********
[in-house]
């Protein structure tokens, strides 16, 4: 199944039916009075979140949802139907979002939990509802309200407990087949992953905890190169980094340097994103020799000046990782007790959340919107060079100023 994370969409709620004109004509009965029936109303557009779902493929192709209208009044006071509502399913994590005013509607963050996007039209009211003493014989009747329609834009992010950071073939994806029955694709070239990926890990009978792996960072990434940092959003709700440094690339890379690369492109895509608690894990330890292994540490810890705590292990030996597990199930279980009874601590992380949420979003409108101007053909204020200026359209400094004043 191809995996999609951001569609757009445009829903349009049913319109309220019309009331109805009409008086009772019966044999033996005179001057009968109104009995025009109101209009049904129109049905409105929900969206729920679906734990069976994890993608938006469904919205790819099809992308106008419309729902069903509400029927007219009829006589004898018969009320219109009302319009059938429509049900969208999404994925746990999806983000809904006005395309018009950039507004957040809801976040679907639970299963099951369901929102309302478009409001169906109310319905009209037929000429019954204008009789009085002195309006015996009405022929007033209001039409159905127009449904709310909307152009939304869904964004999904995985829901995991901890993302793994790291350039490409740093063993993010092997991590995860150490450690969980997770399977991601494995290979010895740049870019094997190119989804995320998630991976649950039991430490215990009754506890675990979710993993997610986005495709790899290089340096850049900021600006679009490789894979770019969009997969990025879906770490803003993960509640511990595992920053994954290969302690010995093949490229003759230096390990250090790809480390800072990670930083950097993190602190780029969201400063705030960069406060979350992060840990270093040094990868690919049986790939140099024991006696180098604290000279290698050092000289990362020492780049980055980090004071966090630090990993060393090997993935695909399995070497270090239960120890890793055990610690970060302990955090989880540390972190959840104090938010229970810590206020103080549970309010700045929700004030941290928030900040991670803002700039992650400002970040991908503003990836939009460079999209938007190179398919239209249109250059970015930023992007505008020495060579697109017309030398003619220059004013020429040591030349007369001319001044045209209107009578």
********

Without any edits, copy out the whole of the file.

[in-house]
């Protein structure tokens, strides 16, 4: 199944039916009075979140949802139907979002939990509802309200407990087949992953905890190169980094340097994103020799000046990782007790959340919107060079100023 994370969409709620004109004509009965029936109303557009779902493929192709209208009044006071509502399913994590005013509607963050996007039209009211003493014989009747329609834009992010950071073939994806029955694709070239990926890990009978792996960072990434940092959003709700440094690339890379690369492109895509608690894990330890292994540490810890705590292990030996597990199930279980009874601590992380949420979003409108101007053909204020200026359209400094004043 191809995996999609951001569609757009445009829903349009049913319109309220019309009331109805009409008086009772019966044999033996005179001057009968109104009995025009109101209009049904129109049905409105929900969206729920679906734990069976994890993608938006469904919205790819099809992308106008419309729902069903509400029927007219009829006589004898018969009320219109009302319009059938429509049900969208999404994925746990999806983000809904006005395309018009950039507004957040809801976040679907639970299963099951369901929102309302478009409001169906109310319905009209037929000429019954204008009789009085002195309006015996009405022929007033209001039409159905127009449904709310909307152009939304869904964004999904995985829901995991901890993302793994790291350039490409740093063993993010092997991590995860150490450690969980997770399977991601494995290979010895740049870019094997190119989804995320998630991976649950039991430490215990009754506890675990979710993993997610986005495709790899290089340096850049900021600006679009490789894979770019969009997969990025879906770490803003993960509640511990595992920053994954290969302690010995093949490229003759230096390990250090790809480390800072990670930083950097993190602190780029969201400063705030960069406060979350992060840990270093040094990868690919049986790939140099024991006696180098604290000279290698050092000289990362020492780049980055980090004071966090630090990993060393090997993935695909399995070497270090239960120890890793055990610690970060302990955090989880540390972190959840104090938010229970810590206020103080549970309010700045929700004030941290928030900040991670803002700039992650400002970040991908503003990836939009460079999209938007190179398919239209249109250059970015930023992007505008020495060579697109017309030398003619220059004013020429040591030349007369001319001044045209209107009578």